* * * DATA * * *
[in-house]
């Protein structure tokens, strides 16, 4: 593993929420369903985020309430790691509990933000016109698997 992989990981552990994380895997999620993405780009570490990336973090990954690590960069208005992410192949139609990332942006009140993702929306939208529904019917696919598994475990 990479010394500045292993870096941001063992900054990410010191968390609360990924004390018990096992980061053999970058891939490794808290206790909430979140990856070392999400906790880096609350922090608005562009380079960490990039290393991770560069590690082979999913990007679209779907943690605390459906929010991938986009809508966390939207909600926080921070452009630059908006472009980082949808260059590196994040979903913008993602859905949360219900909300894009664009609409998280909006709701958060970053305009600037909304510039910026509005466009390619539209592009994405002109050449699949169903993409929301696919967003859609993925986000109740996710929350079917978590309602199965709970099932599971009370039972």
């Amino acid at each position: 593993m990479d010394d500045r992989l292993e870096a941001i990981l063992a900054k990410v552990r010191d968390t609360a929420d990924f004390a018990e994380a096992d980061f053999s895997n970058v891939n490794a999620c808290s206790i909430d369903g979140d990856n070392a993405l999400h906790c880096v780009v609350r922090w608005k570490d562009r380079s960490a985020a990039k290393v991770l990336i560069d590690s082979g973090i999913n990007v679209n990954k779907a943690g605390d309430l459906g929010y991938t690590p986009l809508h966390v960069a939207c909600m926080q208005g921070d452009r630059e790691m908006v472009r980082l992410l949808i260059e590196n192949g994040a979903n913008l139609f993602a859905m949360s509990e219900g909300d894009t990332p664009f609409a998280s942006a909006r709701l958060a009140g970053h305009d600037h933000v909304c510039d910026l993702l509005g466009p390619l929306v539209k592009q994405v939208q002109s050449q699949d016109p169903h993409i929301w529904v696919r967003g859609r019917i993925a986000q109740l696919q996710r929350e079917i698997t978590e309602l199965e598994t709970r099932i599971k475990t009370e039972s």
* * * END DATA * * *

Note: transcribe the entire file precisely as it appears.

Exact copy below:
[in-house]
């Protein structure tokens, strides 16, 4: 593993929420369903985020309430790691509990933000016109698997 992989990981552990994380895997999620993405780009570490990336973090990954690590960069208005992410192949139609990332942006009140993702929306939208529904019917696919598994475990 990479010394500045292993870096941001063992900054990410010191968390609360990924004390018990096992980061053999970058891939490794808290206790909430979140990856070392999400906790880096609350922090608005562009380079960490990039290393991770560069590690082979999913990007679209779907943690605390459906929010991938986009809508966390939207909600926080921070452009630059908006472009980082949808260059590196994040979903913008993602859905949360219900909300894009664009609409998280909006709701958060970053305009600037909304510039910026509005466009390619539209592009994405002109050449699949169903993409929301696919967003859609993925986000109740996710929350079917978590309602199965709970099932599971009370039972």
């Amino acid at each position: 593993m990479d010394d500045r992989l292993e870096a941001i990981l063992a900054k990410v552990r010191d968390t609360a929420d990924f004390a018990e994380a096992d980061f053999s895997n970058v891939n490794a999620c808290s206790i909430d369903g979140d990856n070392a993405l999400h906790c880096v780009v609350r922090w608005k570490d562009r380079s960490a985020a990039k290393v991770l990336i560069d590690s082979g973090i999913n990007v679209n990954k779907a943690g605390d309430l459906g929010y991938t690590p986009l809508h966390v960069a939207c909600m926080q208005g921070d452009r630059e790691m908006v472009r980082l992410l949808i260059e590196n192949g994040a979903n913008l139609f993602a859905m949360s509990e219900g909300d894009t990332p664009f609409a998280s942006a909006r709701l958060a009140g970053h305009d600037h933000v909304c510039d910026l993702l509005g466009p390619l929306v539209k592009q994405v939208q002109s050449q699949d016109p169903h993409i929301w529904v696919r967003g859609r019917i993925a986000q109740l696919q996710r929350e079917i698997t978590e309602l199965e598994t709970r099932i599971k475990t009370e039972s």